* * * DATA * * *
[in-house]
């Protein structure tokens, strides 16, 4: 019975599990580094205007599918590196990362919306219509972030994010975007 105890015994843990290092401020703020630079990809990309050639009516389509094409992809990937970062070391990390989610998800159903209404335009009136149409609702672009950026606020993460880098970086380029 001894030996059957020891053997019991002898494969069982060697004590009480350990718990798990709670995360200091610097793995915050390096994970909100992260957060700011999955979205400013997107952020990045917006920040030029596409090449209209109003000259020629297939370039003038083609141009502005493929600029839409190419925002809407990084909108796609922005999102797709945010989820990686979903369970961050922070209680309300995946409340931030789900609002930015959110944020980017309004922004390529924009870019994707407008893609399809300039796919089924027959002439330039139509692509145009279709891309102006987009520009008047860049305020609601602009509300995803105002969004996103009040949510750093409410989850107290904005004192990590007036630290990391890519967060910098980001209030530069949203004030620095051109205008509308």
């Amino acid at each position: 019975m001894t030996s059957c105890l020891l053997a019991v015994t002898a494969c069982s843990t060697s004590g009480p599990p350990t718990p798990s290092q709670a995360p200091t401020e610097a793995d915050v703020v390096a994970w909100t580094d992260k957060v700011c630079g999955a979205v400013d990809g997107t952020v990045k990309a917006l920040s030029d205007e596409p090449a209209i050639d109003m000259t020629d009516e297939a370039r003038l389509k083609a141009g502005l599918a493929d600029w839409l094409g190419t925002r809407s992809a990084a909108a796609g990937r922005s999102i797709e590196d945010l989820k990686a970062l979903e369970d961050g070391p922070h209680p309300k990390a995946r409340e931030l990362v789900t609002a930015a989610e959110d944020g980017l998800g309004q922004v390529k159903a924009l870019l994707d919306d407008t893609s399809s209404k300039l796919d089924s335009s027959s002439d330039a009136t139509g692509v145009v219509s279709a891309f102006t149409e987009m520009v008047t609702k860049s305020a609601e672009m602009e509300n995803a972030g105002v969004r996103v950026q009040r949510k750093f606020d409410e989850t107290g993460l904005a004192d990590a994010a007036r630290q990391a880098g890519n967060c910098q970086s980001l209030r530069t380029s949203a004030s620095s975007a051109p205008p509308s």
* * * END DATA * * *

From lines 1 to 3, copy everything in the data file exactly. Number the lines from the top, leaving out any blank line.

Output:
[in-house]
């Protein structure tokens, strides 16, 4: 019975599990580094205007599918590196990362919306219509972030994010975007 105890015994843990290092401020703020630079990809990309050639009516389509094409992809990937970062070391990390989610998800159903209404335009009136149409609702672009950026606020993460880098970086380029 001894030996059957020891053997019991002898494969069982060697004590009480350990718990798990709670995360200091610097793995915050390096994970909100992260957060700011999955979205400013997107952020990045917006920040030029596409090449209209109003000259020629297939370039003038083609141009502005493929600029839409190419925002809407990084909108796609922005999102797709945010989820990686979903369970961050922070209680309300995946409340931030789900609002930015959110944020980017309004922004390529924009870019994707407008893609399809300039796919089924027959002439330039139509692509145009279709891309102006987009520009008047860049305020609601602009509300995803105002969004996103009040949510750093409410989850107290904005004192990590007036630290990391890519967060910098980001209030530069949203004030620095051109205008509308």
């Amino acid at each position: 019975m001894t030996s059957c105890l020891l053997a019991v015994t002898a494969c069982s843990t060697s004590g009480p599990p350990t718990p798990s290092q709670a995360p200091t401020e610097a793995d915050v703020v390096a994970w909100t580094d992260k957060v700011c630079g999955a979205v400013d990809g997107t952020v990045k990309a917006l920040s030029d205007e596409p090449a209209i050639d109003m000259t020629d009516e297939a370039r003038l389509k083609a141009g502005l599918a493929d600029w839409l094409g190419t925002r809407s992809a990084a909108a796609g990937r922005s999102i797709e590196d945010l989820k990686a970062l979903e369970d961050g070391p922070h209680p309300k990390a995946r409340e931030l990362v789900t609002a930015a989610e959110d944020g980017l998800g309004q922004v390529k159903a924009l870019l994707d919306d407008t893609s399809s209404k300039l796919d089924s335009s027959s002439d330039a009136t139509g692509v145009v219509s279709a891309f102006t149409e987009m520009v008047t609702k860049s305020a609601e672009m602009e509300n995803a972030g105002v969004r996103v950026q009040r949510k750093f606020d409410e989850t107290g993460l904005a004192d990590a994010a007036r630290q990391a880098g890519n967060c910098q970086s980001l209030r530069t380029s949203a004030s620095s975007a051109p205008p509308s």